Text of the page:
Good morning! You may
remember that last week we reflected on seeing and believing, and
the importance of knowing not only with our minds, but also with
our hearts. Believing in Jesus is always more than just assembling
a convincing set of facts; it is the knowledge of the special relationship
between God the Father and Jesus the Son, having confidence in Jesus’
ability to heal, transform and save, and believing in the teachings
of Jesus which we have received in the Bible and through the teaching
of those who are inspired by the Bible.
Several of you mentioned to me following worship last week that
faith is an important component of believing. I absolutely agree
with you, and I’m glad you said something, and I hope you’re
listening, because I had already planned to talk about faith this
morning. The 11th Chapter of Hebrews is a natural place to go for
a discussion about faith. Scholars aren’t sure who wrote the
book of Hebrews -- sometimes it gets lumped together with other
writings of Paul, but it’s stylistically quite different than
Paul’s letters. Hebrews isn’t a letter at all, it’s
more of sermon. The author calls it an “exhortation.”
Whoever wrote it, it may have even been the deaconess Pricilla,
he or she was writing to the second generation of Christians --
50 or 60 years after Jesus’ crucifixion and resurrection.
Some of these folks had experienced persecution or were discouraged
that Christ had not yet returned. Some had fallen away from their
faith or were leaving their Christian communities. The author was
writing with encouragement, exhortation, and the conviction that
through Christ, Christians have direct access to God.
I wish I had written this as the beginning of a sermon, but since
the author of Hebrews beat me to it, listen to these opening words:
Long ago God spoke
to our ancestors in many and various ways by the prophets, but
in these last days he has spoken to us by a Son, whom he appointed
to be heir of all things, through whom he also created the worlds.
He is the reflection of God’s glory and the exact imprint
of God’s very being, and he sustains all things by his powerful
word. (Hebrews 1:1-3a)
That is great stuff. It sets the stage for the rest of the book
of Hebrews: chapter 11 is sometimes called the “Hall of Faith,”
and gives a history of faithful believers; chapter 12 gives the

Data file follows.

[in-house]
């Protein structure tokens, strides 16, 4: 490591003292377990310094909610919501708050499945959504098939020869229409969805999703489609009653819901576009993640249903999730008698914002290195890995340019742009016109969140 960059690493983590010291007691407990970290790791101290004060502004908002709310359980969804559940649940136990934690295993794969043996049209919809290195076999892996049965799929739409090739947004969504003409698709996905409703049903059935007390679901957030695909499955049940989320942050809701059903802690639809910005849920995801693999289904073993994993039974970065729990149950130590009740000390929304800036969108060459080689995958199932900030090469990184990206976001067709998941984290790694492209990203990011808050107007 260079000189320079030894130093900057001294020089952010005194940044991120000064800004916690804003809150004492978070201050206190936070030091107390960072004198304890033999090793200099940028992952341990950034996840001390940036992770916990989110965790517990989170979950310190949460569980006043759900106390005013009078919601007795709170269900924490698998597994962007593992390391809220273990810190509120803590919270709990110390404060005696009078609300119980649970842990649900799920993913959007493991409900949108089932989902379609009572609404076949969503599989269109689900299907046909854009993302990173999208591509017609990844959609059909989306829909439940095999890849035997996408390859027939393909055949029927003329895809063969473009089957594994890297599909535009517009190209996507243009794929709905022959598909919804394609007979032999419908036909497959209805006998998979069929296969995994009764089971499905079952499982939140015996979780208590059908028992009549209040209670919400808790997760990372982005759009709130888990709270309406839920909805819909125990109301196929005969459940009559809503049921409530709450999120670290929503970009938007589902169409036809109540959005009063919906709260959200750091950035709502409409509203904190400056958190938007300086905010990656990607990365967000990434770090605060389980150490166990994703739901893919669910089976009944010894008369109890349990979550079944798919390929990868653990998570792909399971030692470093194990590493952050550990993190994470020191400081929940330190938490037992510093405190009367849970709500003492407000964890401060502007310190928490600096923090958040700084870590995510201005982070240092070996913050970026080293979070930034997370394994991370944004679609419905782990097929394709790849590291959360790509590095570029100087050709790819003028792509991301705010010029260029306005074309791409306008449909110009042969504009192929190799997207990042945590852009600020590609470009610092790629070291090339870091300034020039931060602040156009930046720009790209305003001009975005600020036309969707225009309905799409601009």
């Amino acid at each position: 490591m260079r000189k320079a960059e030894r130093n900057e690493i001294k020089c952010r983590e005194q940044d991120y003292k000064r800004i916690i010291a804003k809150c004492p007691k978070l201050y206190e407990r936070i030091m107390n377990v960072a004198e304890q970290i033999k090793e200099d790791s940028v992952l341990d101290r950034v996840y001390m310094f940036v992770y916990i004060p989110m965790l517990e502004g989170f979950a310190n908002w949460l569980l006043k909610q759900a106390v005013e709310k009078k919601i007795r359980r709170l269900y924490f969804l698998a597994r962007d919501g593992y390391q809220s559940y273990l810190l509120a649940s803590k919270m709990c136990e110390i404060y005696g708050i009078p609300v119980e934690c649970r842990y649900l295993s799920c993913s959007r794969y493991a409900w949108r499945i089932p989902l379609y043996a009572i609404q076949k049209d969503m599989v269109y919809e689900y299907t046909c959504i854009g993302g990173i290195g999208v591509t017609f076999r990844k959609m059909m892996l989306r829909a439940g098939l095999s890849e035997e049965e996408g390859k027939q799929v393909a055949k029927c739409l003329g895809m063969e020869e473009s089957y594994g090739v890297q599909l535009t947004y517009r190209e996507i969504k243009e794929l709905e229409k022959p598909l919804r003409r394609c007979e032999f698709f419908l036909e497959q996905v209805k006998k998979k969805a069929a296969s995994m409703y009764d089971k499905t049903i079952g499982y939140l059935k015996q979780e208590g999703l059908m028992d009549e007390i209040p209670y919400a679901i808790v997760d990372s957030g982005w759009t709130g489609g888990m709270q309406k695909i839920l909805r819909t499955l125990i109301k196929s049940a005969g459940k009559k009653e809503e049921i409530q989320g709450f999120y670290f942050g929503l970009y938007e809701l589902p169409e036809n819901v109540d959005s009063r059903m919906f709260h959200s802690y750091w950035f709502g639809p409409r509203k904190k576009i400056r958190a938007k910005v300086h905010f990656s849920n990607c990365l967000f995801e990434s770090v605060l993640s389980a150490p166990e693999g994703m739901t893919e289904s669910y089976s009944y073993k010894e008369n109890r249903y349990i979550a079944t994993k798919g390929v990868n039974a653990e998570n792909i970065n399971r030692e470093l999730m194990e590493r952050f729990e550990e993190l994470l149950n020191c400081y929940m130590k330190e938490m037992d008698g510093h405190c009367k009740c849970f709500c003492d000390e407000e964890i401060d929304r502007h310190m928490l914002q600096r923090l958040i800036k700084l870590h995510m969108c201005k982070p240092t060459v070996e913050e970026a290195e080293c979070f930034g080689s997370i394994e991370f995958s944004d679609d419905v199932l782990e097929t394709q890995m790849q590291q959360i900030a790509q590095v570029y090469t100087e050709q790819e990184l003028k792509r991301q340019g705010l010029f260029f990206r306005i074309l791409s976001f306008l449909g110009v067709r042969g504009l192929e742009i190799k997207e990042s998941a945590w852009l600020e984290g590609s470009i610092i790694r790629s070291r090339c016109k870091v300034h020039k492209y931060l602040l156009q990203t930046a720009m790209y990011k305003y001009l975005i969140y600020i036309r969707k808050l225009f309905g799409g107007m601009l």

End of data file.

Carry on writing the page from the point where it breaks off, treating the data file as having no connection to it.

example of Jesus, and chapter 13 tells us how we can live lives
that are pleasing to God. It’s a great progression. I want
to focus on Chapter 11 and some thoughts about faith. Specifically,
what does faith look like for grown- ups, and what does it demand
from us? I’m indebted to Bruce Maples for some of these ideas.
Hebrews 11 opens with these words, “Now faith is the assurance
of things hoped for, the conviction of things not seen.” Faith
means being able to “see” beyond the things which are
literally in front of us. Faith is the capacity to believe in things
which we have not yet seen; even things which might look impossible.
Hebrews 11 gives the example of Abraham, who obeyed God’s
call and set out even when he didn’t know where he was going.
Verse 11 talks about Abraham receiving the power of procreation,
which is a pretty diplomatic way to talk about guy who is 99 years
old getting his 90 year old wife pregnant. Even the author of Hebrews
acknowledges this is pretty far-fetched.; verse 12 says, therefore
from one person, and this one as good as dead, descendants were
That is quite a phrase, “as good as dead.” I wonder
how Abraham would have felt about being described that way. If you’re
as good as dead, you have no hope; you have no future. How can you
have faith if you’re as good as dead?
I’d like to tell you about someone else who was as good as
dead. I’m sure he wouldn’t have described himself that
way, which is why his story is significant. If he had accepted the
idea that he was as good as dead, he probably would have died as
others in his situation did. Instead, he survived to be a motivational
speaker, had a business principle named after him, and became a
vice-presidential candidate. His name is Admiral James Stockdale,
and he was the highest ranking naval officer to be held as a prisoner
of war in Vietnam. He was imprisoned for over 7 years. Because of
his rank, he was subjected to more brutal treatment than other POWs:
he was kept in isolation, in a lighted room 24 hours a day, and